Thursday night the Thursday Horror Picture Show is running Guillermo del Toro’s Cronos (1993) at 8 p.m. on Thursday, Aug. 12 at 8 p.m. in the Cinema Lounge at the Carolina. Local filmmaker Joe Chang’s Passenger Pigeons makes its local debut at 7 p.m. Thursday, Aug. 12 at the Fine Arts. World Cinema has Sidney Lumet’s Fail-Safe (1964) Friday, Aug. 13 at 8 p.m. at the Courtyard Gallery in the Phil Mechanic Building. Sunday, Aug. 15 finds Henri-Georges Clouzot’s documentary The Mystery of Picasso being shown by the Hendersonville Film Society at 2 p.m. in the Smoky Mountain Theater at Lake Pointe Landing in Hendersonville. Mae West’s birthday is Tuesday, Aug 17 and though Miss West will be unable to attend, the Asheville Film Society will screen a double feature of her first two movies, Night After Night (1932) and She Done Him Wrong (1933), at 8 p.m. in the Cinema Lounge at the Carolina in honor of the occasion. More information on all these titles can be found in this Wednesday’s Xpress—with even more information available in the online edition.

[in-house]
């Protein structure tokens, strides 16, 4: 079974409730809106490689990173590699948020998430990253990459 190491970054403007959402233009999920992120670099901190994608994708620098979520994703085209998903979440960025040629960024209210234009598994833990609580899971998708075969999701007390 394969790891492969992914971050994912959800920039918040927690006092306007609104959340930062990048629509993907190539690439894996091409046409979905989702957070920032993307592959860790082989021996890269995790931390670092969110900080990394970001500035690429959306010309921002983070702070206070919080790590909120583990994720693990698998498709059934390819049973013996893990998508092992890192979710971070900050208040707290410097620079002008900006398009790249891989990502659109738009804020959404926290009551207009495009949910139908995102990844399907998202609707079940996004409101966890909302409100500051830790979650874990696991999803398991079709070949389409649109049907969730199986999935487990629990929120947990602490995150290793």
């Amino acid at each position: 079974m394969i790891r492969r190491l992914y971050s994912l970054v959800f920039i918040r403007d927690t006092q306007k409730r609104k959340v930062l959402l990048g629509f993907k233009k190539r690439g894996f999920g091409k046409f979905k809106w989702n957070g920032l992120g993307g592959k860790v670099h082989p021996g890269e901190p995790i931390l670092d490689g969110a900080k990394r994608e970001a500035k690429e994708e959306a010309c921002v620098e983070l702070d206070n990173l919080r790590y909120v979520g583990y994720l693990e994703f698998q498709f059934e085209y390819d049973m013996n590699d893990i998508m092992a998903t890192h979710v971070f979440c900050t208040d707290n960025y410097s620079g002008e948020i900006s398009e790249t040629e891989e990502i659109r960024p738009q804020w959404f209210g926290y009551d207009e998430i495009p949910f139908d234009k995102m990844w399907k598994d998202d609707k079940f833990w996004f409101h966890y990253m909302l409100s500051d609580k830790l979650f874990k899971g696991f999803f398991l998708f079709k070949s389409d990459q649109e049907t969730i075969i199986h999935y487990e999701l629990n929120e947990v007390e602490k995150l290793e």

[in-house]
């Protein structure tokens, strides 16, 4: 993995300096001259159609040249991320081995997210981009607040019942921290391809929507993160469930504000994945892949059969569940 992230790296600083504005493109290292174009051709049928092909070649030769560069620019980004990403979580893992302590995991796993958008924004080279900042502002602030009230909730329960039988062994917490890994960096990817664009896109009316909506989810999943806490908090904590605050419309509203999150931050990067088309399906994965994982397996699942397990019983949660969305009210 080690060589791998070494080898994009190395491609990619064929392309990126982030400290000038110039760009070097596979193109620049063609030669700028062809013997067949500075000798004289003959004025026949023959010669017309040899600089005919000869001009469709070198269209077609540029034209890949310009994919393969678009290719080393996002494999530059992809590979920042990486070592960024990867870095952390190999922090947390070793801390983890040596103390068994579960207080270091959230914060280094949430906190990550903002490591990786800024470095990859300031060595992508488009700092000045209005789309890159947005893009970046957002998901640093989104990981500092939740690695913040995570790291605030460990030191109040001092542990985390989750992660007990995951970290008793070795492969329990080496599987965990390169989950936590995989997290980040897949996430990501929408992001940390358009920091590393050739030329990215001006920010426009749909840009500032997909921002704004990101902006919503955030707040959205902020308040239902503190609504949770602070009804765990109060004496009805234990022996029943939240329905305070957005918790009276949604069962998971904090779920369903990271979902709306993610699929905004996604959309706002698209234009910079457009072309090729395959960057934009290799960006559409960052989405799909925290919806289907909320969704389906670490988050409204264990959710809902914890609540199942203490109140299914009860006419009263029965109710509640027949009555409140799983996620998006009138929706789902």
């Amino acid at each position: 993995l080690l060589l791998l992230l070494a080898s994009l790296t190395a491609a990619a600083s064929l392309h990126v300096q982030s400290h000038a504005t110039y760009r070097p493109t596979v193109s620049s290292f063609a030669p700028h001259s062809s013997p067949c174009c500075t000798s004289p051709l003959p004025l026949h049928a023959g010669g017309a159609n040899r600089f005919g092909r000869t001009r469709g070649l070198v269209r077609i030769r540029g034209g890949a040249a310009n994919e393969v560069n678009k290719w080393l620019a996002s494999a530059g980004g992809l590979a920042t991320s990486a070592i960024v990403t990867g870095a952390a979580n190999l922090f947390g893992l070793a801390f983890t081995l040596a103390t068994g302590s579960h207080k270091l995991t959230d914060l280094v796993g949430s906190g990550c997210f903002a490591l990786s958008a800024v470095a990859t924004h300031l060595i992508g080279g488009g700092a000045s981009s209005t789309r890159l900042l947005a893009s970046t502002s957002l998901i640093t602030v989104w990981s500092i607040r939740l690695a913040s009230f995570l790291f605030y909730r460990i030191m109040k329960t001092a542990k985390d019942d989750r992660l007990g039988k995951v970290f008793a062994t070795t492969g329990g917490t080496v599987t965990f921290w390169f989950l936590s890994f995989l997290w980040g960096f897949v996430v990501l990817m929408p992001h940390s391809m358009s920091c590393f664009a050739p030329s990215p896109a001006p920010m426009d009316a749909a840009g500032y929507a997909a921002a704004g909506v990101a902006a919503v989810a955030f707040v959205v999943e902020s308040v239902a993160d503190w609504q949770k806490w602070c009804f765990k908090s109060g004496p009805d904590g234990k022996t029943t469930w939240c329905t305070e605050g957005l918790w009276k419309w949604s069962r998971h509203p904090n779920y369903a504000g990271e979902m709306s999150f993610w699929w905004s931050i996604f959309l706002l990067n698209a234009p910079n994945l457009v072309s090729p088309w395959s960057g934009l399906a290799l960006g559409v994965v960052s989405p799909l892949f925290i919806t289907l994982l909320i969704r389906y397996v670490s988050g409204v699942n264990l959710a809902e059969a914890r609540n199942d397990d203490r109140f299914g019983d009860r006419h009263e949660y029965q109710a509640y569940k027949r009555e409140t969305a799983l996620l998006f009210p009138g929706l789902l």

This isn’t one of the more exciting week for new DVDs. Date Night was agreeable enough entertainment when it played theatrically. I doubt it’s worth a second viewing, but if you missed it first round, it’s certainly worth a look. On the other hand, if you missed the pointless almost scene-for-scene remake of the British comedy Death at a Funeral, my suggestion would be to keep on missing it, but it does come out this week. So do The Joneses and Letters to God, which I’ve never seen and that’s fine with me.
Notable TV screenings
I’m sorry, but this is a truly despiriting week on TCM. Maybe I’m in a snit because they’re doing a Norma Shearer day and have once again not included The Trial of Mary Dugan (1929), her first talkie. I know they have it and that they did run it at least once. I’m sure it’s a typically static MGM early talkie, but it was a big deal in its day. It has historical significance and the cast includes the wonderful Lilyan Tashman. Instead, we get the standard — and pretty frequently shown—Shearer films. Beyond that, nothing leapt out at me. Might be a good week to catch up on some of those DVDs I have yet to catch up on.